Event Detail

Event Type: 
Mathematical Biology Seminar
Wednesday, April 27, 2016 - 12:00 to 13:00
GILK 115

Speaker Info

Oregon State University

Members of the Agrobacterium group of bacteria can cause crown gall disease to
plants. This disease is associated with the formation of tumors, which can have fitness
costs to young plants as well as economic costs to plant growers. The ability of
agrobacteria to cause crown gall is entirely dependent on the presence of a conjugative
Ti plasmid. Briefly, a section of the Ti plasmid is transferred to genetically modify the plant
cell. Genes encoded in the transferred section lead to dysregulation of plant hormone
signaling and the production of a novel carbon/nitrogen source. The motivation of the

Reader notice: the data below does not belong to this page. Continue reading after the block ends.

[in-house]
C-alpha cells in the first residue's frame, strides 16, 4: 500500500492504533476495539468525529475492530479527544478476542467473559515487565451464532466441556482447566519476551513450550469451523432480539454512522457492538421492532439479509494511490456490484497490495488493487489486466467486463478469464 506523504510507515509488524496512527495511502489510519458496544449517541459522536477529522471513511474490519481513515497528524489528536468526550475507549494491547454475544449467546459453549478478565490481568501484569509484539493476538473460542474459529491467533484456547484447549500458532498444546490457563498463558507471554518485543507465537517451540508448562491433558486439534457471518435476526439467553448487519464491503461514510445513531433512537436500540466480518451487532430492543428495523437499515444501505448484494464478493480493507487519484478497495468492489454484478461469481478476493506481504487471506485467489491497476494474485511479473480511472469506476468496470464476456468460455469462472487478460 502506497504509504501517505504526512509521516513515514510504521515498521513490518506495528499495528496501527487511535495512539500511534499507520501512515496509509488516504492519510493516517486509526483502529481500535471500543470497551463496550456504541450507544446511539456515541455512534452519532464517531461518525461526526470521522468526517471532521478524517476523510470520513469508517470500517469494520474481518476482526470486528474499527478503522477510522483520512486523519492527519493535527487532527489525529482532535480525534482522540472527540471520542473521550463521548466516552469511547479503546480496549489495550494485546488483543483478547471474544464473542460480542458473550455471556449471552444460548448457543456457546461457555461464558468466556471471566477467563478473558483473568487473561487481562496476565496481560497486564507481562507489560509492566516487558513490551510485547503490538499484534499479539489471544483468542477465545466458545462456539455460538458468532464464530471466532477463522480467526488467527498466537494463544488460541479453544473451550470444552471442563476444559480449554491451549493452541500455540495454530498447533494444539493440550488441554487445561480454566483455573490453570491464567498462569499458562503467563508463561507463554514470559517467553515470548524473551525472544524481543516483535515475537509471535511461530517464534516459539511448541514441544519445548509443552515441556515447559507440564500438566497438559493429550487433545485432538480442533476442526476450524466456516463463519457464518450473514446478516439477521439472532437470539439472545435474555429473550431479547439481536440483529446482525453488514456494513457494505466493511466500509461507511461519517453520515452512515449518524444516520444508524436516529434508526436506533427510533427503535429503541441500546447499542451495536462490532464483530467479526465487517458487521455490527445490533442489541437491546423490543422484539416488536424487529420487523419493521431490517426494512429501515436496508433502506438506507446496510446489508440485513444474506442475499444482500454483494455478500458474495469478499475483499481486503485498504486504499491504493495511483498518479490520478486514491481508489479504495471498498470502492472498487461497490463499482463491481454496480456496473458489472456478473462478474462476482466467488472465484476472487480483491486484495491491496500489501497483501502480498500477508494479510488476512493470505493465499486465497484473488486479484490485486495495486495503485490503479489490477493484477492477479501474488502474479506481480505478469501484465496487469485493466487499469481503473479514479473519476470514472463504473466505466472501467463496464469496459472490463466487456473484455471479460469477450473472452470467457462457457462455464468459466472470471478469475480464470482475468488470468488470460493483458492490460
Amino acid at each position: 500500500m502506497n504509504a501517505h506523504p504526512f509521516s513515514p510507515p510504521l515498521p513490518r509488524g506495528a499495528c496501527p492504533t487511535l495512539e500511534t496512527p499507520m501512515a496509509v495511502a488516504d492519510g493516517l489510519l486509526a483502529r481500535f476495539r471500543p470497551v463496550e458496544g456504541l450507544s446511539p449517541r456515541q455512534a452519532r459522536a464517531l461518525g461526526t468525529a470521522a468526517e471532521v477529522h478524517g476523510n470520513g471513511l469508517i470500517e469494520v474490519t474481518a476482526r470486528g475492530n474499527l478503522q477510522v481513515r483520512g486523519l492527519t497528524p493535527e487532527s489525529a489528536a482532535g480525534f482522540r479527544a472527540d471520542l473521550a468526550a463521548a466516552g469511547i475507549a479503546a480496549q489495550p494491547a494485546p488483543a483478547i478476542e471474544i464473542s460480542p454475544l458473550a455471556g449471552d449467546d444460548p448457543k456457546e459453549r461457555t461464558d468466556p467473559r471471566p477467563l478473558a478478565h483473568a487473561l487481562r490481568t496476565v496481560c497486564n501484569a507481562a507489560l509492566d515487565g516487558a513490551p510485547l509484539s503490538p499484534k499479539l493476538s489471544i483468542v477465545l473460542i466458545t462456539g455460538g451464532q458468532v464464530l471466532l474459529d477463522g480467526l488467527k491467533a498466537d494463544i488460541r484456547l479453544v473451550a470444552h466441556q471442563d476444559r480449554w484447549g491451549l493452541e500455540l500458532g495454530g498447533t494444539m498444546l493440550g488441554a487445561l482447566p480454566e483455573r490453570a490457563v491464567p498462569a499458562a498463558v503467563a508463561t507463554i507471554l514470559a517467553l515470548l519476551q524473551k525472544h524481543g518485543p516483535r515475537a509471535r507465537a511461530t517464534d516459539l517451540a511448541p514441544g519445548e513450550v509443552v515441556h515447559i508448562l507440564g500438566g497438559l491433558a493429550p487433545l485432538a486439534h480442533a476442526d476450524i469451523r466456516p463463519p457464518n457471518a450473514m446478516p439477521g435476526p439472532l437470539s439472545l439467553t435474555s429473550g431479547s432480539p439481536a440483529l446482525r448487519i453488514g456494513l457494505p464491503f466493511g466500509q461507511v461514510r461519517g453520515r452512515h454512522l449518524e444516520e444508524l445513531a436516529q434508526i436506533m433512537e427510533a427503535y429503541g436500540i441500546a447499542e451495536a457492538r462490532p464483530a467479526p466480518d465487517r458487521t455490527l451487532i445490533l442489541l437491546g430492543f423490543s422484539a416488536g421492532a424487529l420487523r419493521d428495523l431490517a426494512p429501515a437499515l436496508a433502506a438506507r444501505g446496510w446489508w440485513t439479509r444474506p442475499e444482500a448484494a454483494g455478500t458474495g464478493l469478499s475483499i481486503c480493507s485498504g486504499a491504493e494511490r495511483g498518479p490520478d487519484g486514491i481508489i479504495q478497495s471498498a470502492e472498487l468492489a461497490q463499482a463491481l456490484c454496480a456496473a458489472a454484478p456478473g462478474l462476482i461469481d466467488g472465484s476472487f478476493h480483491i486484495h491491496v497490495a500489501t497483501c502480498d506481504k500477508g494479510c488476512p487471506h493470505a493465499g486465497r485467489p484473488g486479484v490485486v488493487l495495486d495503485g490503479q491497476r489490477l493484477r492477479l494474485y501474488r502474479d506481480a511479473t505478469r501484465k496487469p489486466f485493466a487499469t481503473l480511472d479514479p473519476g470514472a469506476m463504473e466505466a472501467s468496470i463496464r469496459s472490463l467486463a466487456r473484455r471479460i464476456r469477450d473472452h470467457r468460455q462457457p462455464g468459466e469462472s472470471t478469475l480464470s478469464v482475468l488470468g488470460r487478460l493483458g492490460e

work to be presented is to develop a framework for a population study of gall causing
pathogens. To this end, we determined the genome sequences for ~160 isolates of crown
gall associated agrobacteria. We used genes encoded on the chromosome as well as the
Ti plasmid to construct phylogenies. Our results are consistent with previous reports that
agrobacteria represent multiple species. In contrast to previous results suggesting the Ti
plasmid is a highly recombinogenic replicon that challenges methods for classification,
our data suggest the Ti plasmids are structured into discrete genetic units that show a
degree of specificity to the bacterial genotype and the host plant. In addition to presenting
these results, I will also introduce next generation sequencing, briefly introduce the
methods we used in generating the data, and attempt to highlight biological questions
that could be advanced in collaboration with experts in mathematical biology. My intent is
to establish an environment that promotes exchange of ideas and questions.